This Is Where Intolerance Is Highest on Religion, Culture, RaceBy and
Conflicts drive belief in superiority, poll findings show
Countries with highest intolerance are suffering conflicts
At a time when media headlines point to a spike in global intolerance, here’s some good news: most people around the world don’t say they believe any single race, religion or culture is better than another.
That was the finding of a multi-nation WIN/Gallup International poll conducted at the end of last year and published this week. The majority of people and more than half of the 66 countries surveyed say there’s no such thing as racial, religious or cultural superiority. But the issue divides many, and a handful, all of which are troubled nations with developing economies, says superiority does exits.
“Overall the global tolerance towards racial, religious and cultural differences is a dominating norm,” Kancho Stoychev, president of Gallup International Association, said in a statement. “Exceptions from this norm are occurring in countries, nations or regions with serious internal or external conflicts.”
The findings provide some ground for optimism even amid an increase in news reports of attacks linked to intolerance. Since last week, a man shouting anti-Muslim slogans killed two people in Portland, Oregon, a suicide bomber killed 22 people at a concert in Manchester, England and gunmen shot dead 26 Christian Copts in Egypt’s Minya province. The survey also coincides with a report released this week by the Institute of Economics and Peace that said despite conflicts in the Middle East, terrorism in Europe, and the rise of nationalist parties, the world is actually becoming more peaceful. At the same time, that report found the U.S. dropped most in rankings among peaceful countries.
According to the Gallup International survey, national majorities that agreed or strongly agreed that superiority exists were more likely to share that belief across the categories of religion, race and culture. The eight countries where that was most the case were Paraguay, Bangladesh, the Palestinian territories, Ghana, Lebanon, Nigeria, Indonesia and Macedonia.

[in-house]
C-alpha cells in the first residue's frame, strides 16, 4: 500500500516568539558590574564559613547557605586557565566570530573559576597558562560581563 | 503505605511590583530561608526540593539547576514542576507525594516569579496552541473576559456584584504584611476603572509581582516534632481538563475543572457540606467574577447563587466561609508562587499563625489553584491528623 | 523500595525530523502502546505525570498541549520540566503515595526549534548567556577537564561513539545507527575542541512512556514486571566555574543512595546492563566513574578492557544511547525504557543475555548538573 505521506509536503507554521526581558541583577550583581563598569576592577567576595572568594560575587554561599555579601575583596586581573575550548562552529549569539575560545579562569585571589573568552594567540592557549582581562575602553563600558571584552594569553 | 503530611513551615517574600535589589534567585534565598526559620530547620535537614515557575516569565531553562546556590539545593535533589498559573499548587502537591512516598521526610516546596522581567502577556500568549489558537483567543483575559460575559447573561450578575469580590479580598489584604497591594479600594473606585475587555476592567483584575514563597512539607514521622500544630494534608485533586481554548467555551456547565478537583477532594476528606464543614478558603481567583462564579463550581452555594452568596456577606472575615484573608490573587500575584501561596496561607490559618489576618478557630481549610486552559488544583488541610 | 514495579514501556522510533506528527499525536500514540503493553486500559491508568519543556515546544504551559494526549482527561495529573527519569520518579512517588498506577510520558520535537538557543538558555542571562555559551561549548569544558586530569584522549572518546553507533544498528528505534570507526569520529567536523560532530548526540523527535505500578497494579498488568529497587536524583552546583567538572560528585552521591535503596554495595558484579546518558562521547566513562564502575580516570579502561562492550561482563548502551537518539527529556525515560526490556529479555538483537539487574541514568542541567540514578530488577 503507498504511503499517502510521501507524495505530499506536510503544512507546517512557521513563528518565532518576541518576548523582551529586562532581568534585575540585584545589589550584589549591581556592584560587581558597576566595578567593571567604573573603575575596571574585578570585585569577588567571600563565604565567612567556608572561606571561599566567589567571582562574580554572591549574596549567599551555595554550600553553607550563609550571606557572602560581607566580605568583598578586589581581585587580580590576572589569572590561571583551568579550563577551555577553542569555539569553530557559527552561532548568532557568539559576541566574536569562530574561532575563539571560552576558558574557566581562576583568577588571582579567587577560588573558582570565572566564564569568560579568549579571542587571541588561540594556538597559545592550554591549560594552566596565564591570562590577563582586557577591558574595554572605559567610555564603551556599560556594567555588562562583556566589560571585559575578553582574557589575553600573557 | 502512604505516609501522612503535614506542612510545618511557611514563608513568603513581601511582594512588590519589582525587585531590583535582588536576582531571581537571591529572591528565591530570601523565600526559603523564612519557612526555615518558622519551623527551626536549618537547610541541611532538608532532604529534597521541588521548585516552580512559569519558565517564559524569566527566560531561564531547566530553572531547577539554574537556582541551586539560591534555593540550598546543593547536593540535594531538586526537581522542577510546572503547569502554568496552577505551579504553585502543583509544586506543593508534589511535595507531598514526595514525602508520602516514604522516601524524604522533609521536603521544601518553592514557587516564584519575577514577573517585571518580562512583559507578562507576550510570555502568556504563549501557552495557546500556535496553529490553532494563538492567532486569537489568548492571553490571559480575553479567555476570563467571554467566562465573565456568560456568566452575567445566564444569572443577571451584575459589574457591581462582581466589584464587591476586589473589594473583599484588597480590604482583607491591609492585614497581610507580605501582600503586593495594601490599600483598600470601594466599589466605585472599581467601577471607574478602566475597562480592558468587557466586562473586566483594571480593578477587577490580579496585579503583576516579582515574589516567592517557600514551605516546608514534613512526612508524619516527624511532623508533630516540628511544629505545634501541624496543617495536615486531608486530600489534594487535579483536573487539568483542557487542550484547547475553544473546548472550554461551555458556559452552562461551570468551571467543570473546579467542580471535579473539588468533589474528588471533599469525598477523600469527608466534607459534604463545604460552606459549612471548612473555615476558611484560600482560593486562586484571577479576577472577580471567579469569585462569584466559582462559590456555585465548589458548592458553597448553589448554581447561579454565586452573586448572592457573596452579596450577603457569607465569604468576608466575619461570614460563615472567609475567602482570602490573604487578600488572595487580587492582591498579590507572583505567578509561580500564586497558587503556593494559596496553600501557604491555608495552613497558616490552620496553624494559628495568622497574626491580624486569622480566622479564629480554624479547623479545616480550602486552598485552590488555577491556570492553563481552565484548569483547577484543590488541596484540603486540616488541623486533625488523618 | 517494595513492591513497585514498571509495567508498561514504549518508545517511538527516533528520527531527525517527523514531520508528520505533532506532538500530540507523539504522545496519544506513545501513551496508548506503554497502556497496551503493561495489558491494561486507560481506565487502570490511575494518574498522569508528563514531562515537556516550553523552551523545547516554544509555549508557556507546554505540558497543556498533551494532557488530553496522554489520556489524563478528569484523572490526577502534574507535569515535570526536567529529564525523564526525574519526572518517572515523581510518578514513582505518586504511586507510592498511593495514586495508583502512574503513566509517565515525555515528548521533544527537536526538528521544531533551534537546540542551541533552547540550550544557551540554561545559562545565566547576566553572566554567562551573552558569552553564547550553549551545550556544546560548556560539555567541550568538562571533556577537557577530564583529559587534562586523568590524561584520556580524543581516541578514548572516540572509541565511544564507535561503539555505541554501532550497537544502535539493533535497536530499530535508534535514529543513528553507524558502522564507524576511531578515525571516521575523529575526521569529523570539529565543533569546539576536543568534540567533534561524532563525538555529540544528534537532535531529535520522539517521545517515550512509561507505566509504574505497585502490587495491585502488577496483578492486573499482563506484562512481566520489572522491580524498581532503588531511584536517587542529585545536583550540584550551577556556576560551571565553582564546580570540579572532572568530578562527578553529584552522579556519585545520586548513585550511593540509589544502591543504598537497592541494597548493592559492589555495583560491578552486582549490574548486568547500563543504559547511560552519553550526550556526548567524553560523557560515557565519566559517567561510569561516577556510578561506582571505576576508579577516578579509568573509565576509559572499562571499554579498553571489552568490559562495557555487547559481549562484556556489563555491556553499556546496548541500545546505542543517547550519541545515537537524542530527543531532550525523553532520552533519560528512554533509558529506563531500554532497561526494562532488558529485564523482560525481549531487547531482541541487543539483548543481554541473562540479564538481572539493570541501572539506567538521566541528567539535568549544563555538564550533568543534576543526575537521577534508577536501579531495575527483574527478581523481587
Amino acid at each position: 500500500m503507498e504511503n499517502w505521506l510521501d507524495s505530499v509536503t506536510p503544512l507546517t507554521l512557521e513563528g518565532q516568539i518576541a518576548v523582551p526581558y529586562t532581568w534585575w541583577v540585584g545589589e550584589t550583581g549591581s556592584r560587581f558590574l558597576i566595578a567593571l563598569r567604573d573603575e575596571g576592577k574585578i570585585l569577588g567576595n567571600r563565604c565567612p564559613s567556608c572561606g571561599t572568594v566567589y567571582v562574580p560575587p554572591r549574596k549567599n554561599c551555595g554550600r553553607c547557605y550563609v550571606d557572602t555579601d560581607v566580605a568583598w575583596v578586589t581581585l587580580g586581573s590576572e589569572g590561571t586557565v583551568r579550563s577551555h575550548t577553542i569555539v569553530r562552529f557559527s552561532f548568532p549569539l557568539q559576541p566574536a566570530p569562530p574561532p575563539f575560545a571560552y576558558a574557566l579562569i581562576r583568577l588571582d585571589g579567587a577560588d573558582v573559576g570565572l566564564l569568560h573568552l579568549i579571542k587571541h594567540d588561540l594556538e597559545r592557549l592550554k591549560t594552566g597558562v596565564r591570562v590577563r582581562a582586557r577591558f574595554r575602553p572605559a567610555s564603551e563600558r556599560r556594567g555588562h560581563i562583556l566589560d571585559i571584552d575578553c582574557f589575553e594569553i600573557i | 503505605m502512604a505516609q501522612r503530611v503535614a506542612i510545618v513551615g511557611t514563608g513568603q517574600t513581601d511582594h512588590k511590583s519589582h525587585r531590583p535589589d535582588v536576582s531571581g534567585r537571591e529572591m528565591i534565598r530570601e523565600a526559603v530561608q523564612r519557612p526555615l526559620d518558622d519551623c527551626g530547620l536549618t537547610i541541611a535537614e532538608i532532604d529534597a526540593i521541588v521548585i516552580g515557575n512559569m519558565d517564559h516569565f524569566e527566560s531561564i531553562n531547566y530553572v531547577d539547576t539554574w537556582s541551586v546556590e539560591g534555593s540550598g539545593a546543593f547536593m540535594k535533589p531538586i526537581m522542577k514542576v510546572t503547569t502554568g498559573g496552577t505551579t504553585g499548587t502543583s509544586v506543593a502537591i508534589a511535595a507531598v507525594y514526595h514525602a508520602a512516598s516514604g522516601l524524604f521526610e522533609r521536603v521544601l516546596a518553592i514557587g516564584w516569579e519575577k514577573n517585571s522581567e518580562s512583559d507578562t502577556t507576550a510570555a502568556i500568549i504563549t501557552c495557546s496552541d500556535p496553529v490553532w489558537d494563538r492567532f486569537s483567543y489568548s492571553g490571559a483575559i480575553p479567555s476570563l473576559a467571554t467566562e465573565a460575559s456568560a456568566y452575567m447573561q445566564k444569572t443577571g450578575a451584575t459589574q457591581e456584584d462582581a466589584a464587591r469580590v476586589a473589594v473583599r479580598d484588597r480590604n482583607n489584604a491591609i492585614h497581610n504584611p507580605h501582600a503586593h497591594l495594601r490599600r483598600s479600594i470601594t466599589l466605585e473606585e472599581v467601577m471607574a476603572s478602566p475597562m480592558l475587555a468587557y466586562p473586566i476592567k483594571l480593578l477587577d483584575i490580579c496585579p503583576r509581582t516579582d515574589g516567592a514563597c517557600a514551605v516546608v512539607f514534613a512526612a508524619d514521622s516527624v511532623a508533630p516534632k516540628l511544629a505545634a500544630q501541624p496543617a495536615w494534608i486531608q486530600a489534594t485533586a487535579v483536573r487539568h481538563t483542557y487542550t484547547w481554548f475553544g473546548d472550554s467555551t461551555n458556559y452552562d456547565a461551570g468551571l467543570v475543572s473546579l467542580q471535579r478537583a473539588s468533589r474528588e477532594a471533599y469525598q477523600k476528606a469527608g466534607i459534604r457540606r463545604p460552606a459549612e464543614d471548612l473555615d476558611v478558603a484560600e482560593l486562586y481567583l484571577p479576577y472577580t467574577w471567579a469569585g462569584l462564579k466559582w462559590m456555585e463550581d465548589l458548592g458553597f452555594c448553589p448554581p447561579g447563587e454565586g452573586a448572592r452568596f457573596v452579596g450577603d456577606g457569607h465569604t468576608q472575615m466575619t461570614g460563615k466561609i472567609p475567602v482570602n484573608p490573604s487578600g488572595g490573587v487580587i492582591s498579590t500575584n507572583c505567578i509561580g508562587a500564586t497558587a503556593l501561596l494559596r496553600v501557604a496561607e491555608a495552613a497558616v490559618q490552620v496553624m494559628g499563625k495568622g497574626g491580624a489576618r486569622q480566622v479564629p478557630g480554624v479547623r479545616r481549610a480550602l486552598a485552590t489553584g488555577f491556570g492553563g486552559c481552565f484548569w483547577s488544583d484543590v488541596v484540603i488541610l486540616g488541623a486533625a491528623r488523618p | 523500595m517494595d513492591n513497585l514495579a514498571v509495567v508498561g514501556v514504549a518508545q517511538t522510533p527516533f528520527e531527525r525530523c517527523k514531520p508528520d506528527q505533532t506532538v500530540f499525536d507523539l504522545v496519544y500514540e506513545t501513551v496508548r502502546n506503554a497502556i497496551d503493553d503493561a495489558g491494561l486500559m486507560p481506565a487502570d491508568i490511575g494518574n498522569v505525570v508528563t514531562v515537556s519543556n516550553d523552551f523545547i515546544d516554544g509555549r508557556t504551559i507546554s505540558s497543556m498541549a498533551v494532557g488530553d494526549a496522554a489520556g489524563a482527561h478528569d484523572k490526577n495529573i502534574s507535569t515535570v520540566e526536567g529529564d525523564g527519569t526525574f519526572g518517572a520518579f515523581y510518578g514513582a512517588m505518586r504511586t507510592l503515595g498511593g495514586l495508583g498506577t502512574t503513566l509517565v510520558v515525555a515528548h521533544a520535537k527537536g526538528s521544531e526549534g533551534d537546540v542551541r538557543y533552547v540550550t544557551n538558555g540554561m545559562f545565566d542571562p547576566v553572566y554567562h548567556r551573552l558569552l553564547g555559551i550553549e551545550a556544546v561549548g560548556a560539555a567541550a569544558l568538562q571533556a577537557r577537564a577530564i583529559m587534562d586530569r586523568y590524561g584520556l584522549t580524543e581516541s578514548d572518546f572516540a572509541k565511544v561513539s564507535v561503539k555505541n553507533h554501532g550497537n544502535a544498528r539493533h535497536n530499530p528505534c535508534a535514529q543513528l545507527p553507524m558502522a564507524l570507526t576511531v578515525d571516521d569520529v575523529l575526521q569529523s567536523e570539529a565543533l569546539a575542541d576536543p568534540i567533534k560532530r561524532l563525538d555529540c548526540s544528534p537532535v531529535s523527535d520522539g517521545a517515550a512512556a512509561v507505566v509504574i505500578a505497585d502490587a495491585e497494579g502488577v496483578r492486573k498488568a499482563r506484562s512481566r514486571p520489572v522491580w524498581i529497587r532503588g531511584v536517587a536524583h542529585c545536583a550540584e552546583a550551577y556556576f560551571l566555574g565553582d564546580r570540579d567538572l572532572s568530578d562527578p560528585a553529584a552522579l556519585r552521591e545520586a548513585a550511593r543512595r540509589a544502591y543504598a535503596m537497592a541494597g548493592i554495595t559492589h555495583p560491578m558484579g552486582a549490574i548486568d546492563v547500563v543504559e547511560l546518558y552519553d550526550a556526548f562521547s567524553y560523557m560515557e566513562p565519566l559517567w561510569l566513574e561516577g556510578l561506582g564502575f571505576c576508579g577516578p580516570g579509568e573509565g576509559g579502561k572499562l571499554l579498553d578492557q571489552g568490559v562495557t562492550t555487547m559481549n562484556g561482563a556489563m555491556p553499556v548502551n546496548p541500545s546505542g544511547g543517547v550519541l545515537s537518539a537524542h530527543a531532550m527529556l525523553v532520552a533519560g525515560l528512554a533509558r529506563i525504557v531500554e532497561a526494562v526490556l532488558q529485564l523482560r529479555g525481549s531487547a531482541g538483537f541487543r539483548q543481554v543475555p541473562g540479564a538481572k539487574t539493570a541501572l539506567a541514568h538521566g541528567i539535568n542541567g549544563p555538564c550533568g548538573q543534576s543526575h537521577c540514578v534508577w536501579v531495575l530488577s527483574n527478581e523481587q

The countries where people most disagreed with the idea that there is superiority in the three categories included Sweden, France, Iceland, Latvia, Spain, Argentina, Canada and Portugal. In the U.S., 23 percent of people agreed or strongly agreed that some races are superior to others, compared with 73 percent who disagreed or strongly disagreed. Almost a third said some religions are better than others, and 36 percent said some cultures are superior.
The poll was conducted from October to December, 2016 among 66,541 people, about 1,000 people in each country. It was carried out by phone, in person, or on-line and had a margin of error of 3 to 5 percentage points.
The main reasons that spread feelings of superiority are probably sharp internal conflicts, significant external instability and an expectation of outside intervention, and deep transformations within societies, Gallup International said.
“It is evident that all those countries which feel stable and not threatened show low levels of religious, cultural or racial superiority. And vice versa,” it said.